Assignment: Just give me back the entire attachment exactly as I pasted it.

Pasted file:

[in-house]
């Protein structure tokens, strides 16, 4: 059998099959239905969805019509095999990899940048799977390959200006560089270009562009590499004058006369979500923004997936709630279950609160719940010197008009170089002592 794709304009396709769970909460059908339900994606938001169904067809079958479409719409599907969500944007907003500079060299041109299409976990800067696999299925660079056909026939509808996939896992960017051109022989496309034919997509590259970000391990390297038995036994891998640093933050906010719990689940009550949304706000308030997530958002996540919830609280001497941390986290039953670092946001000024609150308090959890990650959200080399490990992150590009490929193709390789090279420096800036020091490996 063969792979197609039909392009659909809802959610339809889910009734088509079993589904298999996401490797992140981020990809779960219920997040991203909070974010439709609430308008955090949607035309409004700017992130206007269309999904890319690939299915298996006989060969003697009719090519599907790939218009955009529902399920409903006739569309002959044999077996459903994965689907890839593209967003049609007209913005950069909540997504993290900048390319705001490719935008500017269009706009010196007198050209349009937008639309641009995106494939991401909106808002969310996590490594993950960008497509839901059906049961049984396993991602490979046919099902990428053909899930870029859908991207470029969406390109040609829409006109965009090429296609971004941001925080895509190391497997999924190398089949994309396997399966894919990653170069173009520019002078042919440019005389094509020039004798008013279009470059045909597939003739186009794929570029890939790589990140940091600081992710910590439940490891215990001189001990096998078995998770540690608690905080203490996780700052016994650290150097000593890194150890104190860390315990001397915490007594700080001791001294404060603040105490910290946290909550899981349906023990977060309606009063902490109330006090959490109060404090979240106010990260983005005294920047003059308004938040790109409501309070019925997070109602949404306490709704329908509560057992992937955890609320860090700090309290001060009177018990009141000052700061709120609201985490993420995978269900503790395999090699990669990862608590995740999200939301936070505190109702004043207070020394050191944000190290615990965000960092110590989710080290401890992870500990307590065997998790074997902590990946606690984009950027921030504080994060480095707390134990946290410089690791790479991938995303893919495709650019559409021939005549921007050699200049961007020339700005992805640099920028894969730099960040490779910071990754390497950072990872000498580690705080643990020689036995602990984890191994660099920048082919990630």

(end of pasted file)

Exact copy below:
[in-house]
């Protein structure tokens, strides 16, 4: 059998099959239905969805019509095999990899940048799977390959200006560089270009562009590499004058006369979500923004997936709630279950609160719940010197008009170089002592 794709304009396709769970909460059908339900994606938001169904067809079958479409719409599907969500944007907003500079060299041109299409976990800067696999299925660079056909026939509808996939896992960017051109022989496309034919997509590259970000391990390297038995036994891998640093933050906010719990689940009550949304706000308030997530958002996540919830609280001497941390986290039953670092946001000024609150308090959890990650959200080399490990992150590009490929193709390789090279420096800036020091490996 063969792979197609039909392009659909809802959610339809889910009734088509079993589904298999996401490797992140981020990809779960219920997040991203909070974010439709609430308008955090949607035309409004700017992130206007269309999904890319690939299915298996006989060969003697009719090519599907790939218009955009529902399920409903006739569309002959044999077996459903994965689907890839593209967003049609007209913005950069909540997504993290900048390319705001490719935008500017269009706009010196007198050209349009937008639309641009995106494939991401909106808002969310996590490594993950960008497509839901059906049961049984396993991602490979046919099902990428053909899930870029859908991207470029969406390109040609829409006109965009090429296609971004941001925080895509190391497997999924190398089949994309396997399966894919990653170069173009520019002078042919440019005389094509020039004798008013279009470059045909597939003739186009794929570029890939790589990140940091600081992710910590439940490891215990001189001990096998078995998770540690608690905080203490996780700052016994650290150097000593890194150890104190860390315990001397915490007594700080001791001294404060603040105490910290946290909550899981349906023990977060309606009063902490109330006090959490109060404090979240106010990260983005005294920047003059308004938040790109409501309070019925997070109602949404306490709704329908509560057992992937955890609320860090700090309290001060009177018990009141000052700061709120609201985490993420995978269900503790395999090699990669990862608590995740999200939301936070505190109702004043207070020394050191944000190290615990965000960092110590989710080290401890992870500990307590065997998790074997902590990946606690984009950027921030504080994060480095707390134990946290410089690791790479991938995303893919495709650019559409021939005549921007050699200049961007020339700005992805640099920028894969730099960040490779910071990754390497950072990872000498580690705080643990020689036995602990984890191994660099920048082919990630």